After 22 weekends of protest, the gilets jaunes show no signs of slowing down. The movement has rocked the French government. The government has made major concessions but has also launched a brutal crackdown. After weeks of repression, police violence and mainstream-media smears, how have these protests lasted so long? spiked spoke to Édouard Husson, dean of the Institut Franco-Allemand at the Université de Cergy-Pontoise, to find out more.
spiked: What is driving the gilets jaunes in your view?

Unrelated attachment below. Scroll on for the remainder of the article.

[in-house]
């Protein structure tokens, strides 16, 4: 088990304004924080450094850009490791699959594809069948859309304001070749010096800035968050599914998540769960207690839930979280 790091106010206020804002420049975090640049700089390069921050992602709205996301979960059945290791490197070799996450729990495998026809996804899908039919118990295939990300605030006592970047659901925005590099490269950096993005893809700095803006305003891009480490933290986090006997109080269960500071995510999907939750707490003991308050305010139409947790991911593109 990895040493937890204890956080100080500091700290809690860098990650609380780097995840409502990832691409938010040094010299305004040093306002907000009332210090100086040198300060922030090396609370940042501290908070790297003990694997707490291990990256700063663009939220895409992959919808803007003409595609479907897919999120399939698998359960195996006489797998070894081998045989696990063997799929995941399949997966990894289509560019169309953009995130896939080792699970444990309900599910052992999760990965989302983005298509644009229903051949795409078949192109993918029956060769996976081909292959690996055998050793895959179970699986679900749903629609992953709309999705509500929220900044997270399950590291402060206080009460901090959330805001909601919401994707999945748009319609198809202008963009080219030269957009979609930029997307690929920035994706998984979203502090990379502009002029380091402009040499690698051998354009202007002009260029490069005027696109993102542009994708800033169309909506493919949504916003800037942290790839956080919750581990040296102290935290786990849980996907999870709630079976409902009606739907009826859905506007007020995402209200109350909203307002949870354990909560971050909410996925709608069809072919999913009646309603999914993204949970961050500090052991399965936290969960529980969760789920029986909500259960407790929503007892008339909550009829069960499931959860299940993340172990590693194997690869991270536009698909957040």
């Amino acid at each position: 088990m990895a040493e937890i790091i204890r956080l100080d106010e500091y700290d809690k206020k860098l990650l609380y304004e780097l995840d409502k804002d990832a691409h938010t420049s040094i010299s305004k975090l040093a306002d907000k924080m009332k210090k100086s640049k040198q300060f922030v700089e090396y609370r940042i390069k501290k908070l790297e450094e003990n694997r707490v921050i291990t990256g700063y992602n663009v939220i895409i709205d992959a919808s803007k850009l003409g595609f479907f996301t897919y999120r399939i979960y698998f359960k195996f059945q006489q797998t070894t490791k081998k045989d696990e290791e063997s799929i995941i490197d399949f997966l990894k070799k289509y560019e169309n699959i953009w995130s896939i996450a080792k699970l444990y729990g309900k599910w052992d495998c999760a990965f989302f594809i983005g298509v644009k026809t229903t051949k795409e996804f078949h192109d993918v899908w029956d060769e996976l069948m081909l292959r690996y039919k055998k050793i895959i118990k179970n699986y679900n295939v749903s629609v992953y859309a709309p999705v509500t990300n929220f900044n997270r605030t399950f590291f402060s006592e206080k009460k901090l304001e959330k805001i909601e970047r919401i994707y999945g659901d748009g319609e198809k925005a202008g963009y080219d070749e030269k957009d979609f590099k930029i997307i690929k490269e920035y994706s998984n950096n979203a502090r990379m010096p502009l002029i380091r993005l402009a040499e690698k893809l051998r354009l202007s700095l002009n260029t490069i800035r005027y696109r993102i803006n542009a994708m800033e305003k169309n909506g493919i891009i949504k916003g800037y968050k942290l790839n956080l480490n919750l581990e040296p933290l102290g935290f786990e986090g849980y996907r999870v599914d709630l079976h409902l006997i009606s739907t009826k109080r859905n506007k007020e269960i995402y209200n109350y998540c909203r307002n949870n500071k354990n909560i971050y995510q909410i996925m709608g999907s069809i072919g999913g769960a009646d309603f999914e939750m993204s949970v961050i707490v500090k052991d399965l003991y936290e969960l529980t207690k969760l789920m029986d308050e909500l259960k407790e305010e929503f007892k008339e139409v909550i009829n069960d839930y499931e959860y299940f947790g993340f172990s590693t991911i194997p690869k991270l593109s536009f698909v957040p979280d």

Édouard Husson: The immediate cause was the government's hike in fuel taxes, but there are much deeper roots. It is really the result of decades of a totally counterproductive economic policy. In 1992, France had a referendum on the Maastricht treaty, which led to the creation of the Euro. I voted against it. I would like to have been proven wrong but I was extremely sceptical of the benefits for France. Every country has its own economic model and you need to have a flexible currency in a changing world. You are left with other mechanisms of flexibility but no government since the 1990s has had the courage to introduce either more flexibility into the labour market or more trade protections, for instance towards China. They haven't even asked for that within the EU.